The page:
Columbus — Cuyahoga County Executive Ed FitzGerald wants expand a college savings program he started in the Cleveland area to include all Ohio youngsters.
The Democratic gubernatorial hopeful also wants to increase state aid to needy college enrollees and find a way to allow Ohio students to refinance their school loans.
The three ideas were part of a college affordability plan FitzGerald unveiled June 18 during a press conference near the Statehouse, on the campus of a community college.
FitzGerald wants to set up savings accounts for every 5-year-old, with the state making an initial contribution and parents, guardians and others allowed to add to the balance in the years leading up to college enrollments.
Comparable accounts have been established in Cuyahoga County under FitzGerald’s administration, with initial $100 contributions from the county.
“We have to focus on saving for college at an early age,” he said. “… Our goal is real simple: We want Ohio to become the first state in the country where every single child, when they state kindergarten, has a college or educational savings account set up for them and held in trust for them until they graduate from high school.”
Additionally, FitzGerald wants to create an advisory commission to determine ways for the state to enable students to refinance their student loans to take advantage of lower interest rates.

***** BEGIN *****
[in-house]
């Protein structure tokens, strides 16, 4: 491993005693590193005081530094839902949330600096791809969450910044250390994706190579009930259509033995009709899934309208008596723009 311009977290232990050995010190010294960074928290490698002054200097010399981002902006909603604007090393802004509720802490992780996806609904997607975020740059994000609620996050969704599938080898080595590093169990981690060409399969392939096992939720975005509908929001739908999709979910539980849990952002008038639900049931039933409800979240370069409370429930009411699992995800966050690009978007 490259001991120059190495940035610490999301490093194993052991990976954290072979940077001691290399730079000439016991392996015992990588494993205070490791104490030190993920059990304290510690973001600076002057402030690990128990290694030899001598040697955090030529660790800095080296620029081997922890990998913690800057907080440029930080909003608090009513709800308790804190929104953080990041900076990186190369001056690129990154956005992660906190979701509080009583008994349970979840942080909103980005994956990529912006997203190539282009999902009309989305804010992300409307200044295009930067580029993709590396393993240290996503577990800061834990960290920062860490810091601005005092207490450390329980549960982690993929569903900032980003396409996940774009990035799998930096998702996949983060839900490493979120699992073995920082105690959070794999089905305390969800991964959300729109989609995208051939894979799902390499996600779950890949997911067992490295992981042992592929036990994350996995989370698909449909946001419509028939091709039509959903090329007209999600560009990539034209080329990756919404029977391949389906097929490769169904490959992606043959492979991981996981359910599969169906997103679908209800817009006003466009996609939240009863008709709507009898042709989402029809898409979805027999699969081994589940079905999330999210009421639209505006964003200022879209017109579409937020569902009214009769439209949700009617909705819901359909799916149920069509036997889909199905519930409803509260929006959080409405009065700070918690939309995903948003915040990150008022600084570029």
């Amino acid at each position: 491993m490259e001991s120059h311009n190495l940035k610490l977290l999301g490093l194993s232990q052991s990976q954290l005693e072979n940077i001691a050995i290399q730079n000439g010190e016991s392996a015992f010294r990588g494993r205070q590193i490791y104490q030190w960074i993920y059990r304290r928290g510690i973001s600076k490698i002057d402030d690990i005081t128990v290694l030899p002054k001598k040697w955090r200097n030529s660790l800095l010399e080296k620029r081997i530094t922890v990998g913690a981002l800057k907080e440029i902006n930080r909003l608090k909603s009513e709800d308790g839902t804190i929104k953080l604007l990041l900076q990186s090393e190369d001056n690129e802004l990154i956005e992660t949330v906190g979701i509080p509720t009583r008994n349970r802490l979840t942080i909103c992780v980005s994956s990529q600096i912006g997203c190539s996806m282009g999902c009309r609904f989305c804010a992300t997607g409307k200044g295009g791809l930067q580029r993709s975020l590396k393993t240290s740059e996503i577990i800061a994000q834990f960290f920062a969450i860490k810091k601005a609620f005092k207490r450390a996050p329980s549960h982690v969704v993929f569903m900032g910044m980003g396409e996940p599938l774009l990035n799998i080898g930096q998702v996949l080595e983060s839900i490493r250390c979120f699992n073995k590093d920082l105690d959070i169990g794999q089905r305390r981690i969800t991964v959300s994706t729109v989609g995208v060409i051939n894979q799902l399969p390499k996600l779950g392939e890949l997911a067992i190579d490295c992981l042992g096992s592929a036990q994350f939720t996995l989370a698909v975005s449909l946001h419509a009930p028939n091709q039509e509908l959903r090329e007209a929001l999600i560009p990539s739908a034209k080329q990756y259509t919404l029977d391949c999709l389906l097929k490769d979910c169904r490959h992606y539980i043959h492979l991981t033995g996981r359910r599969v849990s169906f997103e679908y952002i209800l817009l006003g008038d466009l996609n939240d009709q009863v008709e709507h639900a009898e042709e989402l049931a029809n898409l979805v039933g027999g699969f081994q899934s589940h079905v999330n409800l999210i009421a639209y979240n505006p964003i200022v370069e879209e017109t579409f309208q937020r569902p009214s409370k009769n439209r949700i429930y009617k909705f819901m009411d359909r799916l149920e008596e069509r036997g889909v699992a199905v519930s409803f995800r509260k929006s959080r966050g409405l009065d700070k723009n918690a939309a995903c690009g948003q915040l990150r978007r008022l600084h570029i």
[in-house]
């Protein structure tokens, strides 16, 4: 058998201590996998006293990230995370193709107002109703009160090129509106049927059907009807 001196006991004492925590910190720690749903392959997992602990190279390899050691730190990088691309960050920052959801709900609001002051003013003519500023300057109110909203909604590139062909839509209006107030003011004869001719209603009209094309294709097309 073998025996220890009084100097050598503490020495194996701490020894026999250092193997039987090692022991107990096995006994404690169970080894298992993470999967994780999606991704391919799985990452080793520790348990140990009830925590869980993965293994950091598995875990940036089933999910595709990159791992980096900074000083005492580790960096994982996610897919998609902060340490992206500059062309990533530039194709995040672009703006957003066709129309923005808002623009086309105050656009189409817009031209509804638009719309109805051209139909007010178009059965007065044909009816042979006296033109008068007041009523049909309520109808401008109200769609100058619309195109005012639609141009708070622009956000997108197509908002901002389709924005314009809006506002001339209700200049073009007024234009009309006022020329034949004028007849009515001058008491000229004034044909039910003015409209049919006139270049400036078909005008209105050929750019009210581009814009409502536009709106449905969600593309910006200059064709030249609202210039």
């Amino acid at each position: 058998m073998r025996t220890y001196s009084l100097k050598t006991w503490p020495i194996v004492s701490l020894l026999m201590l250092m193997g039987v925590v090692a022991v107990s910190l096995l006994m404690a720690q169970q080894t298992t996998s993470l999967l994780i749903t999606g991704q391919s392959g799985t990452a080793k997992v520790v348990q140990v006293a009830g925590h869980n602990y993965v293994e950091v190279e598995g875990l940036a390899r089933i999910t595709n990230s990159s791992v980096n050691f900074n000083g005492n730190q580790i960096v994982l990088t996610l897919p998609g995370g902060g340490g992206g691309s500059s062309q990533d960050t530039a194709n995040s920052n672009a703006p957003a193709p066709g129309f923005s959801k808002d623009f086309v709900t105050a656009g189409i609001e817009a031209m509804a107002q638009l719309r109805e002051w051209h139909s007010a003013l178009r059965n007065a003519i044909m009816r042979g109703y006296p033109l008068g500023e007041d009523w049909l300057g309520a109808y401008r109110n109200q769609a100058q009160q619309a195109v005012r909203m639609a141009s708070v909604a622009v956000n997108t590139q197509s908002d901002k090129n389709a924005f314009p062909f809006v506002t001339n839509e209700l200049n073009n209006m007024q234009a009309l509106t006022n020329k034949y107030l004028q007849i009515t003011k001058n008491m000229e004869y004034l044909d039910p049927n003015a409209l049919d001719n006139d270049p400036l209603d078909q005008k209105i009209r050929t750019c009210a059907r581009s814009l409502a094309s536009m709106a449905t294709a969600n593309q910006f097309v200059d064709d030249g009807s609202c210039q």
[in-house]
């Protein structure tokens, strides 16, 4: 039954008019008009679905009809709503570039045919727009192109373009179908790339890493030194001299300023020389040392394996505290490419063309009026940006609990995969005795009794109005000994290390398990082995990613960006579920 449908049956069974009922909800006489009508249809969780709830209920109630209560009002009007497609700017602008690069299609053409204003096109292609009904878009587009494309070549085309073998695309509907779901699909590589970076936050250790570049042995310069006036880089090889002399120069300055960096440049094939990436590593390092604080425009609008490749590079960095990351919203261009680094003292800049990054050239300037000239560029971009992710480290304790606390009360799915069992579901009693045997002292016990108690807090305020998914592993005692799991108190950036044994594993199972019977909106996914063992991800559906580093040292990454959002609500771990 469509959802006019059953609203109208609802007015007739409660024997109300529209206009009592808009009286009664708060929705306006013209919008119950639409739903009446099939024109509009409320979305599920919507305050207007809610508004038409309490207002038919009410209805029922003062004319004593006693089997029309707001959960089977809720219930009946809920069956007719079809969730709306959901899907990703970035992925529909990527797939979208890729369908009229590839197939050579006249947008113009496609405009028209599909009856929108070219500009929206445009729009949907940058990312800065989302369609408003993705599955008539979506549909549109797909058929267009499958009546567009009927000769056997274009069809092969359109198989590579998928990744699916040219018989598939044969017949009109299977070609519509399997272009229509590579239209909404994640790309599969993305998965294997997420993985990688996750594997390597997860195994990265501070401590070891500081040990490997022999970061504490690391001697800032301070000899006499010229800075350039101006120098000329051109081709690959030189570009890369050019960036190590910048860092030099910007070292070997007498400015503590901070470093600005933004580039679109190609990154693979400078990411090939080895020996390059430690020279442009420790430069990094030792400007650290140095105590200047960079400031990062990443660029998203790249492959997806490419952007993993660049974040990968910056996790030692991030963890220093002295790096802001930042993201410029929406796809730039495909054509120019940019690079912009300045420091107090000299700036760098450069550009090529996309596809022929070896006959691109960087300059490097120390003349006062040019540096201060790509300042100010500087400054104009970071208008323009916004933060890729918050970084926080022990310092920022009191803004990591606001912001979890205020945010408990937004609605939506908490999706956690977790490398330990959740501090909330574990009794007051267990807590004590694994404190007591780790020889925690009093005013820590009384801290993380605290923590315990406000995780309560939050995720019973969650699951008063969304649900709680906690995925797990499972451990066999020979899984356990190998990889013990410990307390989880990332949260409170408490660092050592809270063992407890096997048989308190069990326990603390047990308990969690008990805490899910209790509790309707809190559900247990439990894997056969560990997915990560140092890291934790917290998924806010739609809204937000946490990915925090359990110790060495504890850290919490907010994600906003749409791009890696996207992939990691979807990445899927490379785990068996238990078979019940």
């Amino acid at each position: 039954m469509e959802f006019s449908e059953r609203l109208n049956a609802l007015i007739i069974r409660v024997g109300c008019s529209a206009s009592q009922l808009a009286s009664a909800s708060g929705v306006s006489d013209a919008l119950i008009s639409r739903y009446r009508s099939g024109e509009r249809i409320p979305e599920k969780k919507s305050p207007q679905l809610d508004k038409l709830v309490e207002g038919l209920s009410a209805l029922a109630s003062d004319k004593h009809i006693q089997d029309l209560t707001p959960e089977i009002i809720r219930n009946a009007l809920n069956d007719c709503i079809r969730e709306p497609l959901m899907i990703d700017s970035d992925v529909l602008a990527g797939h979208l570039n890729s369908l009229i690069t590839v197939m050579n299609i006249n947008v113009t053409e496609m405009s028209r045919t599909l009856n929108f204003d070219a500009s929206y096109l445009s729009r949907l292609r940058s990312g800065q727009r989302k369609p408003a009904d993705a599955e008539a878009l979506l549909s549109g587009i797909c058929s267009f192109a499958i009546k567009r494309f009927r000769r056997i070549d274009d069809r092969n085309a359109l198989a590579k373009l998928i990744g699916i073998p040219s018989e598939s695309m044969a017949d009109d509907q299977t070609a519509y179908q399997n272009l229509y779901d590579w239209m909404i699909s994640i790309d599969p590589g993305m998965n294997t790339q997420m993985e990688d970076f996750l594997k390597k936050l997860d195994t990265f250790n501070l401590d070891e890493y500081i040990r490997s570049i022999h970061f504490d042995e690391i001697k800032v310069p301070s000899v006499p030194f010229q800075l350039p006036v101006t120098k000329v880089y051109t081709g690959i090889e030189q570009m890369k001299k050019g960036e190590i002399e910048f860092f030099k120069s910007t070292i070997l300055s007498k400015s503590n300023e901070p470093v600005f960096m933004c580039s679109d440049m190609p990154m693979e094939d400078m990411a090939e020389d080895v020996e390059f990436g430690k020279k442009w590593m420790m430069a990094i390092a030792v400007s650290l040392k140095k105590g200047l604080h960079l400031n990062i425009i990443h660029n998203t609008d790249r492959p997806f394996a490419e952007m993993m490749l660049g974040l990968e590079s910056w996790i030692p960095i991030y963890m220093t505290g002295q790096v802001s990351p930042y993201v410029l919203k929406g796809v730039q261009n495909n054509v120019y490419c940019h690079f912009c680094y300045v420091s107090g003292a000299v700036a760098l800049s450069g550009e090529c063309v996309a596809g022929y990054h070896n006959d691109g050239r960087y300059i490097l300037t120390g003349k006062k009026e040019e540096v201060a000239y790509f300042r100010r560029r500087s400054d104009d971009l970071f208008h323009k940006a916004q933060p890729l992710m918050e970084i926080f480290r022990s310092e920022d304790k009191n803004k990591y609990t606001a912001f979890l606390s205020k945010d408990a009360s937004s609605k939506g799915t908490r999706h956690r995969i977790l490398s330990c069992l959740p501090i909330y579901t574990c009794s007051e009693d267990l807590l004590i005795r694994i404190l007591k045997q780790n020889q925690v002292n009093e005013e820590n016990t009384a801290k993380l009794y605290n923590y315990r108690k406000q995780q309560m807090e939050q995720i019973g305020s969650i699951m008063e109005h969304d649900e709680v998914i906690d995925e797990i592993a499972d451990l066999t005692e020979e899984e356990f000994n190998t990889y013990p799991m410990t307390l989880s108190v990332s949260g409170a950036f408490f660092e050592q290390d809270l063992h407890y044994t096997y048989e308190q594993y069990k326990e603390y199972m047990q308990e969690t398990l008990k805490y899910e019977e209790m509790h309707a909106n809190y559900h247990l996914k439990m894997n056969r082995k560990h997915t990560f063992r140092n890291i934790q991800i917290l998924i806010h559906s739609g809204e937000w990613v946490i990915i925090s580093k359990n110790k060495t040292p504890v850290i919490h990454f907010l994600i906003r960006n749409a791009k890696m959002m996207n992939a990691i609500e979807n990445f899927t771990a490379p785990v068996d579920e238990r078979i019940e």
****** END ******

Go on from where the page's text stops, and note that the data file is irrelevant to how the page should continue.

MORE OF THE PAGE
“If you can refinance a business loan, if you can a home loan, you ought to be able to refinance your student loan to reasonable rates [so] people can still support their family and still repay,” he said.
FitzGerald also proposed increasing state financial aid for needy students, via more funding for the Ohio College Opportunity Grant program.
“We’re giving less money, in terms of real dollars, than we were a decade ago,” he said.
Republicans said FitzGerald’s plan amounts to more spending that would lead to higher taxes.
“Today FitzGerald called for nearly $200 million in new state spending on top of the $2.1 billion he’s already proposed with no way to pay for it besides raising taxes,” Chris Schrimpf, spokesman for the Ohio Republican Party, said in a released statement. “FitzGerald’s ‘tax and spend’ approach to state policy underscores, yet again, how unfit he is to lead our state.”
But FitzGerald countered such assertions, saying he would cut administrative and other costs to fund his plan.
“I’m not proposing raising any taxes,” he said.
Marc Kovac is the Dix Capital Bureau Chief. Email him at firstname.lastname@example.org or on Twitter at OhioCapitalBlog.